Economists commissioned by the Mayor of London have warned that 43,000 construction jobs will be lost if the UK leaves the European Union without a favourable trade deal next year.
Cambridge Econometrics suggested the industry’s skills shortage would become more acute in the event of a ‘hard’ Brexit that did not allow for freedom of movement. It said that almost 13% of UK-based construction workers were born abroad, while in London and the South East that proportion was as high as 50%.
If the industry does not have access to this pool of workers, wages would be expected to rise, along with labour-supply contracts, pushing up the overall cost of projects. This could have a detrimental effect on the government’s ability to deliver its ambitious new housing targets.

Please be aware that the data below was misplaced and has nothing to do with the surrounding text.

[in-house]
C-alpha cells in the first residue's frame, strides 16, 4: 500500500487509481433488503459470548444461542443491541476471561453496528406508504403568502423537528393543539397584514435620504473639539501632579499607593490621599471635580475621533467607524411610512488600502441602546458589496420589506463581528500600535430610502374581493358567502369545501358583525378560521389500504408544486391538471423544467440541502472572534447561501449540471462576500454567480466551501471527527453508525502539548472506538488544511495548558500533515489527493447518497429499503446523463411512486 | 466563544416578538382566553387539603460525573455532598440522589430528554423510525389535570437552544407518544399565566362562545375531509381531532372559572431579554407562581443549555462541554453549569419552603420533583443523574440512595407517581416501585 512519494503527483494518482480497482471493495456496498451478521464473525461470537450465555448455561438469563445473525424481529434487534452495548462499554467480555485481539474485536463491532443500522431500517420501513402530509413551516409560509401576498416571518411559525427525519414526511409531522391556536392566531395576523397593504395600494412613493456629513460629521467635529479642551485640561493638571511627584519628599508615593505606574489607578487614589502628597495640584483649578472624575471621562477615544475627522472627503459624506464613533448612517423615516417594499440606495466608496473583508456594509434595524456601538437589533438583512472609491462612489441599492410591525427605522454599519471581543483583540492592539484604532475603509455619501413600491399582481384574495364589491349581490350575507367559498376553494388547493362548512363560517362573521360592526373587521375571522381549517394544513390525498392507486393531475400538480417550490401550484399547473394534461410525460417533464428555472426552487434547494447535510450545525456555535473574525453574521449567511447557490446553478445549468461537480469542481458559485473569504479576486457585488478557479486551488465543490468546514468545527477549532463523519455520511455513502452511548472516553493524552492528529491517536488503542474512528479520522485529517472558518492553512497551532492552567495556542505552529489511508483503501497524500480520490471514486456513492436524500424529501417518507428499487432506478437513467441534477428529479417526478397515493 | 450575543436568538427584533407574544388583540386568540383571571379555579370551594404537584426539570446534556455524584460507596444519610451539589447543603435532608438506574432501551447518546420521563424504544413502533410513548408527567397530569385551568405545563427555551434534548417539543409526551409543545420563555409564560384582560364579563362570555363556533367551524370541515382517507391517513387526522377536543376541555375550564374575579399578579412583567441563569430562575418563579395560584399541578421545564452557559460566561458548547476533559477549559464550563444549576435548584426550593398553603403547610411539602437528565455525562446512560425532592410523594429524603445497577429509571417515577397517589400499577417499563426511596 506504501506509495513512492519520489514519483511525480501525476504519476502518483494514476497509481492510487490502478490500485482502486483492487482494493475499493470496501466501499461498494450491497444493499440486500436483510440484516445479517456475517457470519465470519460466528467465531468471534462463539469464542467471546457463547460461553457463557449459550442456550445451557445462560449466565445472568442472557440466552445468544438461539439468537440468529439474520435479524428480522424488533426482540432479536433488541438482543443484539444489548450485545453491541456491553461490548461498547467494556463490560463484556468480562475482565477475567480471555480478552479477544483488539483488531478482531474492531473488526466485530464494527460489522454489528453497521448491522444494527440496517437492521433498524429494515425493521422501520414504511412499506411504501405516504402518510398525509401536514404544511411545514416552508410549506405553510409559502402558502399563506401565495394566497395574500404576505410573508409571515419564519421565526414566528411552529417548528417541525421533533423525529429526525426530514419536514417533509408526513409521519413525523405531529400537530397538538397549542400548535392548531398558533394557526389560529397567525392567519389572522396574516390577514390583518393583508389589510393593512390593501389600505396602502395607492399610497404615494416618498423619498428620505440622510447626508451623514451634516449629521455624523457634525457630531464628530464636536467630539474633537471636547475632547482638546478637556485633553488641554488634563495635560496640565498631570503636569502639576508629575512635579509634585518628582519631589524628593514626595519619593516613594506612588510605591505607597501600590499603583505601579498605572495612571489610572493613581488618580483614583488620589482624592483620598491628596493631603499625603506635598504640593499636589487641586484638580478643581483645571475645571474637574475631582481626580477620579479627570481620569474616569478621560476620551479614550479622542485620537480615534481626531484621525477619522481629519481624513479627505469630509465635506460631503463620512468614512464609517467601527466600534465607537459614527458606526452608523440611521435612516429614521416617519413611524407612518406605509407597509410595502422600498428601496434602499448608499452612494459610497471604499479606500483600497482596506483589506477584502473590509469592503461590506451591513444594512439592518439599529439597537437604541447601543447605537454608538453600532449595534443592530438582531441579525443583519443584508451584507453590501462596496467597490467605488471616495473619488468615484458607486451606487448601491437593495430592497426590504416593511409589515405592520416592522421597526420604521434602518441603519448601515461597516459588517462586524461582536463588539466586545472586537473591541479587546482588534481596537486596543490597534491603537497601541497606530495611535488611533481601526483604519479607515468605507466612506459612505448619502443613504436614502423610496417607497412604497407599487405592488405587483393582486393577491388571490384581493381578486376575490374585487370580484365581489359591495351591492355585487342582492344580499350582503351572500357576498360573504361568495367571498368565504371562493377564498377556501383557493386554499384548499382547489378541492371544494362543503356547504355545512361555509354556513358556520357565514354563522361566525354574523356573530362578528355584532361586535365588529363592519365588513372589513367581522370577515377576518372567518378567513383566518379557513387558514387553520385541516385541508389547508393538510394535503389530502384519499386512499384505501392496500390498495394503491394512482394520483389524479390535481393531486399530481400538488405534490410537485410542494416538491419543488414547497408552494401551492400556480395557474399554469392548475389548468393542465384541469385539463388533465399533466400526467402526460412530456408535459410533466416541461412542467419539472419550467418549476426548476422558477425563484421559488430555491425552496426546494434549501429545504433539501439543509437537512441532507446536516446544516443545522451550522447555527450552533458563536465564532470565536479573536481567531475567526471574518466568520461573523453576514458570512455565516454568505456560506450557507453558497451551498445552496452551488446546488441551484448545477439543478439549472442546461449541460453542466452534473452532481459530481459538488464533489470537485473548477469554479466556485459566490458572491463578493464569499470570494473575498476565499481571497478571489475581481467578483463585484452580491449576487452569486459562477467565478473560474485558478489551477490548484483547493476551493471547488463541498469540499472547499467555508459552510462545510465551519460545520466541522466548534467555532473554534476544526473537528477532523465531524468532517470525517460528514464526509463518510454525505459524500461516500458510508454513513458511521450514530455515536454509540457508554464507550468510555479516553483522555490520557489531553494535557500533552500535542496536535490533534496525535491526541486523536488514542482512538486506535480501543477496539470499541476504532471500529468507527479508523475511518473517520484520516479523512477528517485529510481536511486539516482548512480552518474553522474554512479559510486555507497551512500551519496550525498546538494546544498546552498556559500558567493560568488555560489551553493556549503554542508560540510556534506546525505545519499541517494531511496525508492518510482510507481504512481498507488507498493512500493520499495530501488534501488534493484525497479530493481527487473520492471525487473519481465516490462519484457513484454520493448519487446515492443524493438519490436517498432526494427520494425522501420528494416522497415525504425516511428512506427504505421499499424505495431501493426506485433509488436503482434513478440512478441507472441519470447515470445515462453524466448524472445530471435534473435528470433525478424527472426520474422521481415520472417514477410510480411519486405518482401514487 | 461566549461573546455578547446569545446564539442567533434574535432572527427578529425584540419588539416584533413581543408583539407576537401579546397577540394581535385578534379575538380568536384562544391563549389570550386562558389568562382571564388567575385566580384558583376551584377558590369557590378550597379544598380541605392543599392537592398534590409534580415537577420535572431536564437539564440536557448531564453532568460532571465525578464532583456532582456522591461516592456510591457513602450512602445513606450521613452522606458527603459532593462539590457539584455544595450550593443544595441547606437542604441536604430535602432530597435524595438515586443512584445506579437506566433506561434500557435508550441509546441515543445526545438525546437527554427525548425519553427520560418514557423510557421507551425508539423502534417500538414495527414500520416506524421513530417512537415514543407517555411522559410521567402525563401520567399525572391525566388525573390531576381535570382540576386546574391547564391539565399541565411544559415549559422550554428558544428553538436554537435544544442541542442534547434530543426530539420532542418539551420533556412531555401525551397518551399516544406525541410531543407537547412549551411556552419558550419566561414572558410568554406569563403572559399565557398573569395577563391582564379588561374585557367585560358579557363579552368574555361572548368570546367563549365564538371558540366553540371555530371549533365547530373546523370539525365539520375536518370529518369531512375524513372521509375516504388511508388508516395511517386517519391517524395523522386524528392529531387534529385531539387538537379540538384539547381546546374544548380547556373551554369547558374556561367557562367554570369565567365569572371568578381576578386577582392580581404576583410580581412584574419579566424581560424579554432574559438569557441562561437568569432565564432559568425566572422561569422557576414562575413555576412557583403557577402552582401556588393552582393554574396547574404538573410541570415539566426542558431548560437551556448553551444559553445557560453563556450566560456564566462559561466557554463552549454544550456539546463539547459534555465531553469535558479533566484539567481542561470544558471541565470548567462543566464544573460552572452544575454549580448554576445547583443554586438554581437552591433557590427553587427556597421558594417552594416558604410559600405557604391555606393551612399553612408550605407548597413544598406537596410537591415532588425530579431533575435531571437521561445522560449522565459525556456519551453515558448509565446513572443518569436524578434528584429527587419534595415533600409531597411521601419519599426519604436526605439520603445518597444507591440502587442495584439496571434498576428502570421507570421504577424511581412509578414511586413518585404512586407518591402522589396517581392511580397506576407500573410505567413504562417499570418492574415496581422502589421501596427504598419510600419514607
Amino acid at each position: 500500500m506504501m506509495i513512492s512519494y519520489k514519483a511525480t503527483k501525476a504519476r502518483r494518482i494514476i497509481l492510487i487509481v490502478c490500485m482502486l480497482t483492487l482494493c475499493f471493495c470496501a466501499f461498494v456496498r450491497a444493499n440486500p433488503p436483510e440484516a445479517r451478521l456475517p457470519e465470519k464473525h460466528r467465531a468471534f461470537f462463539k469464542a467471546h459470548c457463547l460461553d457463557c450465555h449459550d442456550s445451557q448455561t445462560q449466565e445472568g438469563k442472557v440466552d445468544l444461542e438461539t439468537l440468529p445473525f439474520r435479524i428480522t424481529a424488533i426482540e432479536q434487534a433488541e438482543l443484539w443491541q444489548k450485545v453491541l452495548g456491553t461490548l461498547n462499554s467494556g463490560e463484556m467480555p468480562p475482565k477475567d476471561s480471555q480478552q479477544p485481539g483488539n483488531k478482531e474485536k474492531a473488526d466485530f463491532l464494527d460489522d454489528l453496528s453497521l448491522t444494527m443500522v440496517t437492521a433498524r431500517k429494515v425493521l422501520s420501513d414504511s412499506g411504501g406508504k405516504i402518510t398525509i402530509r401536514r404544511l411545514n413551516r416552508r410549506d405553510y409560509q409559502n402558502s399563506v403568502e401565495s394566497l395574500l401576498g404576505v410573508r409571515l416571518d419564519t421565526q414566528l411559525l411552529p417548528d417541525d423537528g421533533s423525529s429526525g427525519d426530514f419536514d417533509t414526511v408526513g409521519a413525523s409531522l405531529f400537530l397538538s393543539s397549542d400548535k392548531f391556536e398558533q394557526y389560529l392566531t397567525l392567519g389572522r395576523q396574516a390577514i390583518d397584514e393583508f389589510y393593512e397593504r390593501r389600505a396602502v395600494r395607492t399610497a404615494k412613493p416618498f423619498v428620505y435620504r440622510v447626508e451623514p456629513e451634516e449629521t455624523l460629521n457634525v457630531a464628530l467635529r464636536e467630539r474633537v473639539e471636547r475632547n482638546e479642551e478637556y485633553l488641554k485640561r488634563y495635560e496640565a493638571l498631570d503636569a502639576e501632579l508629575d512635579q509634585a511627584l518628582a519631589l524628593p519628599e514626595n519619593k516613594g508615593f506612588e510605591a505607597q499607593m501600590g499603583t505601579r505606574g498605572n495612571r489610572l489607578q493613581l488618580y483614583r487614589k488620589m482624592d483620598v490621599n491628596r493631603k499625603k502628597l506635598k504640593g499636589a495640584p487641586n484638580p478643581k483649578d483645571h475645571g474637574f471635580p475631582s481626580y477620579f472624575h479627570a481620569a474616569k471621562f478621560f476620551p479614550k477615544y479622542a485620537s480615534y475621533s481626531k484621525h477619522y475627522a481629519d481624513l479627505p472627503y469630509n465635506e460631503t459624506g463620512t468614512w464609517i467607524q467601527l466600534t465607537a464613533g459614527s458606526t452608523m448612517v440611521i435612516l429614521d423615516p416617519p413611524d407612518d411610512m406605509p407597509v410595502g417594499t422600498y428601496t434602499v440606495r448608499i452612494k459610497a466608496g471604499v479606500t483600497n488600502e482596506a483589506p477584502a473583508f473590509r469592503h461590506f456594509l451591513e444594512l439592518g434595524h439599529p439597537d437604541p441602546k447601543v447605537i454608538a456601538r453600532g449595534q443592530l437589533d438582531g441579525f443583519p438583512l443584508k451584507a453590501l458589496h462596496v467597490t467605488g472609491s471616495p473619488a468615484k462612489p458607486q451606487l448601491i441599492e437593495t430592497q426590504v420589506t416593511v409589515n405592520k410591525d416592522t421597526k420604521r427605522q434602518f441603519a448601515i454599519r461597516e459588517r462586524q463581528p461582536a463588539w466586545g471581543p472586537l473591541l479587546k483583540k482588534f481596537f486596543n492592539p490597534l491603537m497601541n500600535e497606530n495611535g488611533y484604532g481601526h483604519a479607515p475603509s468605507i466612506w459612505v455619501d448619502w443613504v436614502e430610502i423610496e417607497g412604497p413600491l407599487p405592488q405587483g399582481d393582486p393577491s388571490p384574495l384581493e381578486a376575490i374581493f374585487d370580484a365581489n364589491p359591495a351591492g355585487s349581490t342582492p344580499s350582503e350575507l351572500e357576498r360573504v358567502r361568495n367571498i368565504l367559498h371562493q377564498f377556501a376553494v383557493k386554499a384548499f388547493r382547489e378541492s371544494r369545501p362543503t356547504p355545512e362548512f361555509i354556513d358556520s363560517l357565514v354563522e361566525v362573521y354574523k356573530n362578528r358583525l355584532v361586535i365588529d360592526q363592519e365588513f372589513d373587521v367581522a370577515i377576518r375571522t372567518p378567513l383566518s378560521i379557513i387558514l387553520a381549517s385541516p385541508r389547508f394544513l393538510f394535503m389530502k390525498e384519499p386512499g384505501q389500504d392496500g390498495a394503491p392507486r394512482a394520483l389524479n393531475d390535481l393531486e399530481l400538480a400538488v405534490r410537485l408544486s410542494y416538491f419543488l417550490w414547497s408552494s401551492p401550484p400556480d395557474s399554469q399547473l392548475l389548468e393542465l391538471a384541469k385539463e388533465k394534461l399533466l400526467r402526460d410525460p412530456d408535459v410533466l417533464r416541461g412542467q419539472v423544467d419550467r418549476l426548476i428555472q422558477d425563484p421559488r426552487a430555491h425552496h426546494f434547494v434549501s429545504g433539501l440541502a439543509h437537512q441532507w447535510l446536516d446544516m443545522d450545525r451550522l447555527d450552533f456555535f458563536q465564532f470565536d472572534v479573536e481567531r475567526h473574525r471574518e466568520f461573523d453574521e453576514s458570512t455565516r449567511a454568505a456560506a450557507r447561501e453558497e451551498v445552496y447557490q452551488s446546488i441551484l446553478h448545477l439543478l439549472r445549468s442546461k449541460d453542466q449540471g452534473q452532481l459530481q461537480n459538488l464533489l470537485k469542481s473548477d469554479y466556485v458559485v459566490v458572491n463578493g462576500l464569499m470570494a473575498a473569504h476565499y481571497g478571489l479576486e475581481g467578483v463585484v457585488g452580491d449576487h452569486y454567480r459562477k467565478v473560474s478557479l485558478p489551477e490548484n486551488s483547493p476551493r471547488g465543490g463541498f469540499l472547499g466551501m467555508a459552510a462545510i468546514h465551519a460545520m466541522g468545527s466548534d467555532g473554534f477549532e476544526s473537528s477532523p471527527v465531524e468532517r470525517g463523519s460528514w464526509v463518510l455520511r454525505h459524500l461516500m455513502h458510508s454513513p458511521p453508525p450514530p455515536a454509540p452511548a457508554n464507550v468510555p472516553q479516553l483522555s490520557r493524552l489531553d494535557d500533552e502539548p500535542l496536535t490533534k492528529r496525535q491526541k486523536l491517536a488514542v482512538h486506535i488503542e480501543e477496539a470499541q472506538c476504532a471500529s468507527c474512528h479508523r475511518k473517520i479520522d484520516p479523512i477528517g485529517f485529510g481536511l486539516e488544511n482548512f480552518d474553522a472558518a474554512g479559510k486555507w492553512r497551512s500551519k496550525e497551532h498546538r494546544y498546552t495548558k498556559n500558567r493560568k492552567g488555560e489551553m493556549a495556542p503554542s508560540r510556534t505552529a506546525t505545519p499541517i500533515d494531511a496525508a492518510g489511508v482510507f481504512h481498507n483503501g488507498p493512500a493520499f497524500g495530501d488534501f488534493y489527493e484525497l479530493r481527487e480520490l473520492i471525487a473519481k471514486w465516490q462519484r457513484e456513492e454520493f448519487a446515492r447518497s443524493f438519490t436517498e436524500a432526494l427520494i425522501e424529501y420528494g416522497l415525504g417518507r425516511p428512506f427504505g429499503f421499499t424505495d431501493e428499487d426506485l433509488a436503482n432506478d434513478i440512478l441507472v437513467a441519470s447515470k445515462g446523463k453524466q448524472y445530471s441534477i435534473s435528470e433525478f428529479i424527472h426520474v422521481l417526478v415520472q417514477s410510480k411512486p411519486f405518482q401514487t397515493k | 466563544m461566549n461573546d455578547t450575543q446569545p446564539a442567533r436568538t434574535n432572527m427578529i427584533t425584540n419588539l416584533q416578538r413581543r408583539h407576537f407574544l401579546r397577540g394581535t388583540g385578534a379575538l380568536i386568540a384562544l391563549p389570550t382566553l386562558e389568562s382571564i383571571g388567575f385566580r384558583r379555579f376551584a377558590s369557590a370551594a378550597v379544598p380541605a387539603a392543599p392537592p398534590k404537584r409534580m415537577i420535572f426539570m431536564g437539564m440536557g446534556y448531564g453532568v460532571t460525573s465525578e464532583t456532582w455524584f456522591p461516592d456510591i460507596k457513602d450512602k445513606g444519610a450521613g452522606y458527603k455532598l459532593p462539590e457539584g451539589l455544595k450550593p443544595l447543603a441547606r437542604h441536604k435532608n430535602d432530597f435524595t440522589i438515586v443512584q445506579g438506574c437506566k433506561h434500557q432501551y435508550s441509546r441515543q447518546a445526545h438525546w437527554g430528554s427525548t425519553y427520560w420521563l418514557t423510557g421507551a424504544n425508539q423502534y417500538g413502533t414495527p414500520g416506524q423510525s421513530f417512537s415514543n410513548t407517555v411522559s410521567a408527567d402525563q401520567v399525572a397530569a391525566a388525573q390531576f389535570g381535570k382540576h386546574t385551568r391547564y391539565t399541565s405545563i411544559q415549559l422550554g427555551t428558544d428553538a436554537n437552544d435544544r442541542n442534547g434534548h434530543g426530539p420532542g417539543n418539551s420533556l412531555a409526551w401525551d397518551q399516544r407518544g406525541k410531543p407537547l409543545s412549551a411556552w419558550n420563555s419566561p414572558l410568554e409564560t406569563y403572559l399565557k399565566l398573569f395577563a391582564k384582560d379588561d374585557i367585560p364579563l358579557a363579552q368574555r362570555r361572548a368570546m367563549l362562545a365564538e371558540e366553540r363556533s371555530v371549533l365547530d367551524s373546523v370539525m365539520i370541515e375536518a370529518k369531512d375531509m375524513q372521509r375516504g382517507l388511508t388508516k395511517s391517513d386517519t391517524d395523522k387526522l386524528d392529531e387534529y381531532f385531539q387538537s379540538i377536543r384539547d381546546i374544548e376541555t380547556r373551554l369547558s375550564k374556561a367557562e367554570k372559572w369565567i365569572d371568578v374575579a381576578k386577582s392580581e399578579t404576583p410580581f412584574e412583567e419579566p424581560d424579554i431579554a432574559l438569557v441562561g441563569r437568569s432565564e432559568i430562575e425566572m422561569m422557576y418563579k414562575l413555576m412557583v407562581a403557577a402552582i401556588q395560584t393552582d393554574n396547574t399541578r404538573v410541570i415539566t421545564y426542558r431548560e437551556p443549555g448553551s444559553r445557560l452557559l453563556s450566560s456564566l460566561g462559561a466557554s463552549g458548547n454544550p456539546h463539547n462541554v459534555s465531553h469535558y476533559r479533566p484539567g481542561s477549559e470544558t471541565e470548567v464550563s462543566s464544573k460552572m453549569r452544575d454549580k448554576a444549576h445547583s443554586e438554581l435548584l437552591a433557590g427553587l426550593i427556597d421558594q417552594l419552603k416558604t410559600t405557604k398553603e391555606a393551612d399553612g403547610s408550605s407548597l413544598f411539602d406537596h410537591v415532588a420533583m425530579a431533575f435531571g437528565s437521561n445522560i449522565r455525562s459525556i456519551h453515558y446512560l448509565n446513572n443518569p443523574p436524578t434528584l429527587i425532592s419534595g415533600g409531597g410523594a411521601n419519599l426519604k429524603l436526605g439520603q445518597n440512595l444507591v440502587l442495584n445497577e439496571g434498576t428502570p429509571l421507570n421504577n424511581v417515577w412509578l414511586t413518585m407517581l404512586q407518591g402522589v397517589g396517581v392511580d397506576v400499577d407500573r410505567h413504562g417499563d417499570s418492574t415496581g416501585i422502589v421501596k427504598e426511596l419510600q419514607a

As much as 64% of building materials are imported from the EU and these would become more expensive if there is no trade deal in place post-Brexit, the analysts said. The industry might also lose access to the European Investment Bank and the European Investment Fund, which together put ¤7.8bn (£6.8bn) into major infrastructure projects, and lent ¤666m (£582m) to SMEs in 2015.
The economists, also calculated a potential drop of ¤852m (£744m) in foreign investment in the sector by 2030.